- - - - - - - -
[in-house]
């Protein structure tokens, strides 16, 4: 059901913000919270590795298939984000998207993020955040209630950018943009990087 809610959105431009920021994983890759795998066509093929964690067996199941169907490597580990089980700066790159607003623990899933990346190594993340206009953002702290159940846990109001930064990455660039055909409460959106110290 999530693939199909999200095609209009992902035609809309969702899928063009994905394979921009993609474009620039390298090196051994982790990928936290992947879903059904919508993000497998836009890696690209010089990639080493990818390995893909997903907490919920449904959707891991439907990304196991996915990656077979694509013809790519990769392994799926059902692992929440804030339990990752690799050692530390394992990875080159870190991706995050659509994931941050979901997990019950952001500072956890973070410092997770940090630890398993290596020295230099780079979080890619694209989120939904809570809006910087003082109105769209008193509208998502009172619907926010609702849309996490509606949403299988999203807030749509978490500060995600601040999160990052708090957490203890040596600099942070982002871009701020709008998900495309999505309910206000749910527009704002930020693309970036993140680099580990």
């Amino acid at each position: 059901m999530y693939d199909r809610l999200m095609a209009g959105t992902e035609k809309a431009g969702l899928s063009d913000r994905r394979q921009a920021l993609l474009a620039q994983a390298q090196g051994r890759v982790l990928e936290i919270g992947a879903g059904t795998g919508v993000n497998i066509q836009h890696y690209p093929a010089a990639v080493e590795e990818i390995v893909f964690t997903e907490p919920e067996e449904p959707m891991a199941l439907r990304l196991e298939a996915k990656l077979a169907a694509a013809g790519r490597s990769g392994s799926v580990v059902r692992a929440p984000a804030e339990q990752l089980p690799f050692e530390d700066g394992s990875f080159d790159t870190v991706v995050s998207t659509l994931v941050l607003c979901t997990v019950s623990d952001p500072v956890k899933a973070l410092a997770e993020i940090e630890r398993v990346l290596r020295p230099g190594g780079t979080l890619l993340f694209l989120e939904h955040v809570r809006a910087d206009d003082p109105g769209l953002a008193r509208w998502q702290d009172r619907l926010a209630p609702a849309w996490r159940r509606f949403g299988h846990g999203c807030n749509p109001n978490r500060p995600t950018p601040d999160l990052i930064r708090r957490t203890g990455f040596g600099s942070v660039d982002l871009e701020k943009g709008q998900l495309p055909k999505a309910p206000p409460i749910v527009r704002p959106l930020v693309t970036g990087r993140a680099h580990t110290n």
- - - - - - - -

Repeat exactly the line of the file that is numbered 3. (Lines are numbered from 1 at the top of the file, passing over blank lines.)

């Amino acid at each position: 059901m999530y693939d199909r809610l999200m095609a209009g959105t992902e035609k809309a431009g969702l899928s063009d913000r994905r394979q921009a920021l993609l474009a620039q994983a390298q090196g051994r890759v982790l990928e936290i919270g992947a879903g059904t795998g919508v993000n497998i066509q836009h890696y690209p093929a010089a990639v080493e590795e990818i390995v893909f964690t997903e907490p919920e067996e449904p959707m891991a199941l439907r990304l196991e298939a996915k990656l077979a169907a694509a013809g790519r490597s990769g392994s799926v580990v059902r692992a929440p984000a804030e339990q990752l089980p690799f050692e530390d700066g394992s990875f080159d790159t870190v991706v995050s998207t659509l994931v941050l607003c979901t997990v019950s623990d952001p500072v956890k899933a973070l410092a997770e993020i940090e630890r398993v990346l290596r020295p230099g190594g780079t979080l890619l993340f694209l989120e939904h955040v809570r809006a910087d206009d003082p109105g769209l953002a008193r509208w998502q702290d009172r619907l926010a209630p609702a849309w996490r159940r509606f949403g299988h846990g999203c807030n749509p109001n978490r500060p995600t950018p601040d999160l990052i930064r708090r957490t203890g990455f040596g600099s942070v660039d982002l871009e701020k943009g709008q998900l495309p055909k999505a309910p206000p409460i749910v527009r704002p959106l930020v693309t970036g990087r993140a680099h580990t110290n």